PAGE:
A contractor had been appointed, and if the applications were passed, vegetation clearance would begin in February, while construction would start in April and completion would be Spring next year.
A20 Coldharbour roundabout scheme and the London Road/Hall Road scheme
Mr Stiff said that to avoid simultaneous congestion close to two key junctions of the M20, work at Coldharbour would not commence until the Bearsted Road scheme had been completed. However, a design had been agreed and land purchased.
The procurement process to appoint a contractor would begin in February and off-carriageway work would begin in the Autumn.
The scheme is to create a larger roundabout, without the use of the traffic lights that are currently installed. The design has been much criticised by the local councillor Dan Daley (Lib Dem), who argues that the lights are essential.
However, cable ducting would be provided during construction, so that the traffic lights could be re-instated at a later stage if Cllr Daley is proved right.
Mr Stiff said: "We are confident our scheme will work, but traffic flows are very unpredictable as new housing developments come along."
He said: "It seems only sensible to future-proof the scheme by putting in ducting now."
Again to avoid simultaneous points of congestion, work on the Hall Road junction would be delayed until after the completion of the Coldharbour scheme.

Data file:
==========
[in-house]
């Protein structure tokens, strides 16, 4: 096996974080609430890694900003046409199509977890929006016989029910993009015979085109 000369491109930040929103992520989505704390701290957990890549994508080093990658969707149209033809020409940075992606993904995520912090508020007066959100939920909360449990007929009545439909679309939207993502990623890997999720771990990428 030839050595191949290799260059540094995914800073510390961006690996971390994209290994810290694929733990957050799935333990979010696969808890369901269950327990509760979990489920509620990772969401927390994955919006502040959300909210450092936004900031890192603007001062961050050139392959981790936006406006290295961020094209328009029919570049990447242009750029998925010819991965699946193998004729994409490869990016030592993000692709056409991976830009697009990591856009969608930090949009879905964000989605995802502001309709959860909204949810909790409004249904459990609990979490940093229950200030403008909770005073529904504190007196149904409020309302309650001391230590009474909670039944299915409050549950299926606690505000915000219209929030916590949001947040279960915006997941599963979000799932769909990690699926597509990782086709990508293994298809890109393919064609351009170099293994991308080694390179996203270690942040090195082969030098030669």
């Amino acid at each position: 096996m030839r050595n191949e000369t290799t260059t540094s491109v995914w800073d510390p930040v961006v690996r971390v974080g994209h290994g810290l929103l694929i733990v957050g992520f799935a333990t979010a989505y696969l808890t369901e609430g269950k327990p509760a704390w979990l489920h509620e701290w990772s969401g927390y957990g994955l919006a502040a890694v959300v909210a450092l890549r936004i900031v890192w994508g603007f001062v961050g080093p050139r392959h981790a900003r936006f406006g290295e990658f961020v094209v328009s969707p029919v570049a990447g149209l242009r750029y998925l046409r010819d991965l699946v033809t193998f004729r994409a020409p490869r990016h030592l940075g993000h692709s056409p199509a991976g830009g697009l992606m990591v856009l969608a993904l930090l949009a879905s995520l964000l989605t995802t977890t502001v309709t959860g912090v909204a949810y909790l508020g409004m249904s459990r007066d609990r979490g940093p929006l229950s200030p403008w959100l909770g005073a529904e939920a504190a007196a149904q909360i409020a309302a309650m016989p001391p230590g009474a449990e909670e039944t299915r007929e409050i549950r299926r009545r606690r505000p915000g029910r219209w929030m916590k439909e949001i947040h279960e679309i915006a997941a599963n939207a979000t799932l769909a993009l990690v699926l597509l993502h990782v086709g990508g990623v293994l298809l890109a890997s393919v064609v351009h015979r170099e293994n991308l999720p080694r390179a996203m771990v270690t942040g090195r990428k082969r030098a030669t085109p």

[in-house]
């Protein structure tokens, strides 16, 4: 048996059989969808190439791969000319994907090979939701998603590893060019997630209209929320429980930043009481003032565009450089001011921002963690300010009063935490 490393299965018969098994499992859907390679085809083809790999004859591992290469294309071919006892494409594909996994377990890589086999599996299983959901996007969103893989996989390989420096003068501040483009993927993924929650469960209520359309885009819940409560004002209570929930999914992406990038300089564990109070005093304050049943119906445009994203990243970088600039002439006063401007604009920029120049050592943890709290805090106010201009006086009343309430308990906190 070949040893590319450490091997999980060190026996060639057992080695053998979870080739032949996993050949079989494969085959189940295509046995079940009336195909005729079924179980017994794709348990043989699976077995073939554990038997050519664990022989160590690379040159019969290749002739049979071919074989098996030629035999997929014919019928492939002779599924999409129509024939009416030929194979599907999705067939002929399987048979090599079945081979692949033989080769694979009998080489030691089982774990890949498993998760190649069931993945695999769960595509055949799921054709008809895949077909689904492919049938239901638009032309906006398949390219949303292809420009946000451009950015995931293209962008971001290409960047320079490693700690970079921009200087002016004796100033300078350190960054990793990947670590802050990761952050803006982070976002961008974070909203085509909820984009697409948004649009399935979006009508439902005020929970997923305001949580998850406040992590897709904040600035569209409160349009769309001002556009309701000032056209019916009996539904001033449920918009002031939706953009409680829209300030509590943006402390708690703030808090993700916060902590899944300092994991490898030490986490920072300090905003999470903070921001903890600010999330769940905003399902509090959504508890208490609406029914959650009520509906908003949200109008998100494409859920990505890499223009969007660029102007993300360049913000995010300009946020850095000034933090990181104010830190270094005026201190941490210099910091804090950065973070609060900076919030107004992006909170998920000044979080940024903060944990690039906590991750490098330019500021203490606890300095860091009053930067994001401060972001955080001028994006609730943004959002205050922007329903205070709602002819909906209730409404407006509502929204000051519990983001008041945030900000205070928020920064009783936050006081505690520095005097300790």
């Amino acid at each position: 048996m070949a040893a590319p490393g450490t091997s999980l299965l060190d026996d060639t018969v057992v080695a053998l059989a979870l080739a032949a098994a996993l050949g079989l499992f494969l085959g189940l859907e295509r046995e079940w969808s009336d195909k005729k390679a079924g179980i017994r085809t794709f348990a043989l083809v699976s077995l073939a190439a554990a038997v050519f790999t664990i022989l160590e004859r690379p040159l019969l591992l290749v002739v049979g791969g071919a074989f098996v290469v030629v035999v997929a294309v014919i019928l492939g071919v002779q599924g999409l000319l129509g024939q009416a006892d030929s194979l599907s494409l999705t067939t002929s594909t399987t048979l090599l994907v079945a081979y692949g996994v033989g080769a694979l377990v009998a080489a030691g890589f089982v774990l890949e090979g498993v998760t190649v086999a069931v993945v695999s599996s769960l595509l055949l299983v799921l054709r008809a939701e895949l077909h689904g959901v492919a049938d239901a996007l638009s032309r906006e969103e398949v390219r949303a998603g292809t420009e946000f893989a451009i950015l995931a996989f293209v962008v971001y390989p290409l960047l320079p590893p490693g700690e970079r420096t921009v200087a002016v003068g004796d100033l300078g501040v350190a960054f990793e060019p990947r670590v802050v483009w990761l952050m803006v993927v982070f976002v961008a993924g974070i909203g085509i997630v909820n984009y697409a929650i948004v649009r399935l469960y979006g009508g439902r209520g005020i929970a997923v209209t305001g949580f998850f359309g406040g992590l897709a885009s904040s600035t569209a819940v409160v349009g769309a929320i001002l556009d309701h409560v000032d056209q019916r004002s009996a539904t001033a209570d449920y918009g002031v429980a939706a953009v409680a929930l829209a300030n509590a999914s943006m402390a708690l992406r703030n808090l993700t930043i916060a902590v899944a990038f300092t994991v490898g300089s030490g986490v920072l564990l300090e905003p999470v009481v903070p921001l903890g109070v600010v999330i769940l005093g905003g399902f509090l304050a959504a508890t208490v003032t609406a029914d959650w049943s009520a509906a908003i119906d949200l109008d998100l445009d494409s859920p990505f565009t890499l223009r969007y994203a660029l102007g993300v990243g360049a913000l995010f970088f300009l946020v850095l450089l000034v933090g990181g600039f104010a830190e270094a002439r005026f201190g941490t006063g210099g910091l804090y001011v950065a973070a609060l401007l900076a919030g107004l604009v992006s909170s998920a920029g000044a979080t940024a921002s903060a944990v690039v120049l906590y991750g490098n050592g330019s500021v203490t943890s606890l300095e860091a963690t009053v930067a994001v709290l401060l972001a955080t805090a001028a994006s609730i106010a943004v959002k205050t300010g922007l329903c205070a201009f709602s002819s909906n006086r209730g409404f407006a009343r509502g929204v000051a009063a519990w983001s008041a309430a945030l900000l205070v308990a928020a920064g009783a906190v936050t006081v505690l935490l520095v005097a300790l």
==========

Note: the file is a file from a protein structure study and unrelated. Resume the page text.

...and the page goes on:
The Loose Road Wheatsheaf junction with the A249
The demolition of the Wheatsheaf pub remains part of the plans but will not happen in the near future.
Instead, KCC will use an Experimental Traffic Order to ban traffic from Cranborne Avenue joining the junction, with no change in the current set up other than to re-phase the existing traffic lights. The order will come into force on February 14.
The trial system, being called Phase 1, will run for a minimum of six months, while KCC assesses what effect the closure has on traffic flows.
If successful, the closure will be made permanent with work beginning on the junction changes in the Spring of 2023 with completion expected a year later.
Initially, during Phase 1, new traffic lights will not be installed at the junction of Plains Avenue onto Loose Road, which is where much of the traffic no longer able to join the Loose Road from Cranborne Avenue is expected to emerge.
Cllr Brian Clark (Lib Dem) urged that any traffic assessment should also look at the effect of the closure within the Shepway estate.
He said that many residents feared the closure would lead to greater congestion there.
The A229 Loose Road junction with Armstrong Road/Park Way and the junction with Sheals Crescent
The first scheme is to provide a right-turn lane for southbound traffic and to relocate the pedestrian crossing to the south side of Loose Road.
The second scheme will provide a filter lane for southbound traffic into Sheals Crescent without the need to give way as at present.